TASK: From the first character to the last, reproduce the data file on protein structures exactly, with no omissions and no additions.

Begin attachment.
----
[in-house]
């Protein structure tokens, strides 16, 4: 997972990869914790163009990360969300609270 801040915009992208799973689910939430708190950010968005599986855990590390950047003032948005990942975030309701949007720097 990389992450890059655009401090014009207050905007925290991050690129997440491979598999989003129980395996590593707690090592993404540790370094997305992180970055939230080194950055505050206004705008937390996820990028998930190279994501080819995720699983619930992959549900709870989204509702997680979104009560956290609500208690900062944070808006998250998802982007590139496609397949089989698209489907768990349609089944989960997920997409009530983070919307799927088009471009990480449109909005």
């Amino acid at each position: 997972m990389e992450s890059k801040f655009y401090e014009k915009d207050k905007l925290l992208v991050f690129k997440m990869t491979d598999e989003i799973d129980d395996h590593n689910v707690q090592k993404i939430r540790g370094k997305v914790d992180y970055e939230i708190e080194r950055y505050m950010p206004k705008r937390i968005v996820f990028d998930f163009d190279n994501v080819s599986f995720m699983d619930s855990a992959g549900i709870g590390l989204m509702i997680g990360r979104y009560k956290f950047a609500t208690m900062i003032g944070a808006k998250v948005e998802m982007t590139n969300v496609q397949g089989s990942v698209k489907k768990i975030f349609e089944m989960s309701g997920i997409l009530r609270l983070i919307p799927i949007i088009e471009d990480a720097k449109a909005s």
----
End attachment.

[in-house]
């Protein structure tokens, strides 16, 4: 997972990869914790163009990360969300609270 801040915009992208799973689910939430708190950010968005599986855990590390950047003032948005990942975030309701949007720097 990389992450890059655009401090014009207050905007925290991050690129997440491979598999989003129980395996590593707690090592993404540790370094997305992180970055939230080194950055505050206004705008937390996820990028998930190279994501080819995720699983619930992959549900709870989204509702997680979104009560956290609500208690900062944070808006998250998802982007590139496609397949089989698209489907768990349609089944989960997920997409009530983070919307799927088009471009990480449109909005």
């Amino acid at each position: 997972m990389e992450s890059k801040f655009y401090e014009k915009d207050k905007l925290l992208v991050f690129k997440m990869t491979d598999e989003i799973d129980d395996h590593n689910v707690q090592k993404i939430r540790g370094k997305v914790d992180y970055e939230i708190e080194r950055y505050m950010p206004k705008r937390i968005v996820f990028d998930f163009d190279n994501v080819s599986f995720m699983d619930s855990a992959g549900i709870g590390l989204m509702i997680g990360r979104y009560k956290f950047a609500t208690m900062i003032g944070a808006k998250v948005e998802m982007t590139n969300v496609q397949g089989s990942v698209k489907k768990i975030f349609e089944m989960s309701g997920i997409l009530r609270l983070i919307p799927i949007i088009e471009d990480a720097k449109a909005s």